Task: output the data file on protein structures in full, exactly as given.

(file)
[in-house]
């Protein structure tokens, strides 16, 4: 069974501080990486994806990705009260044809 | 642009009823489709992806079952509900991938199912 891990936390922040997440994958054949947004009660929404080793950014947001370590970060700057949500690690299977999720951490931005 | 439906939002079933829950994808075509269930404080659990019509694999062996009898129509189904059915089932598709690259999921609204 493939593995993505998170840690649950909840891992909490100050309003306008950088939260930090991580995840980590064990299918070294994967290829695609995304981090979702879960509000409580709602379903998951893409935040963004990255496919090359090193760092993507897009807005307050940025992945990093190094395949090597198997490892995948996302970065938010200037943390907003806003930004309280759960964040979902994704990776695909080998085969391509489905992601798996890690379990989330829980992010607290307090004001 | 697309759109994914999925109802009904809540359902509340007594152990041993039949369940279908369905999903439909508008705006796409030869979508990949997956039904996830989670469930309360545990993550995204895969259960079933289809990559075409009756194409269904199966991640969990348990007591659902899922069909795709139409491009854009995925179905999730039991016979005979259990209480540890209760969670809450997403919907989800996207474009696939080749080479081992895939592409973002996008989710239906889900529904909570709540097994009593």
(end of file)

[in-house]
């Protein structure tokens, strides 16, 4: 069974501080990486994806990705009260044809 | 642009009823489709992806079952509900991938199912 891990936390922040997440994958054949947004009660929404080793950014947001370590970060700057949500690690299977999720951490931005 | 439906939002079933829950994808075509269930404080659990019509694999062996009898129509189904059915089932598709690259999921609204 493939593995993505998170840690649950909840891992909490100050309003306008950088939260930090991580995840980590064990299918070294994967290829695609995304981090979702879960509000409580709602379903998951893409935040963004990255496919090359090193760092993507897009807005307050940025992945990093190094395949090597198997490892995948996302970065938010200037943390907003806003930004309280759960964040979902994704990776695909080998085969391509489905992601798996890690379990989330829980992010607290307090004001 | 697309759109994914999925109802009904809540359902509340007594152990041993039949369940279908369905999903439909508008705006796409030869979508990949997956039904996830989670469930309360545990993550995204895969259960079933289809990559075409009756194409269904199966991640969990348990007591659902899922069909795709139409491009854009995925179905999730039991016979005979259990209480540890209760969670809450997403919907989800996207474009696939080749080479081992895939592409973002996008989710239906889900529904909570709540097994009593």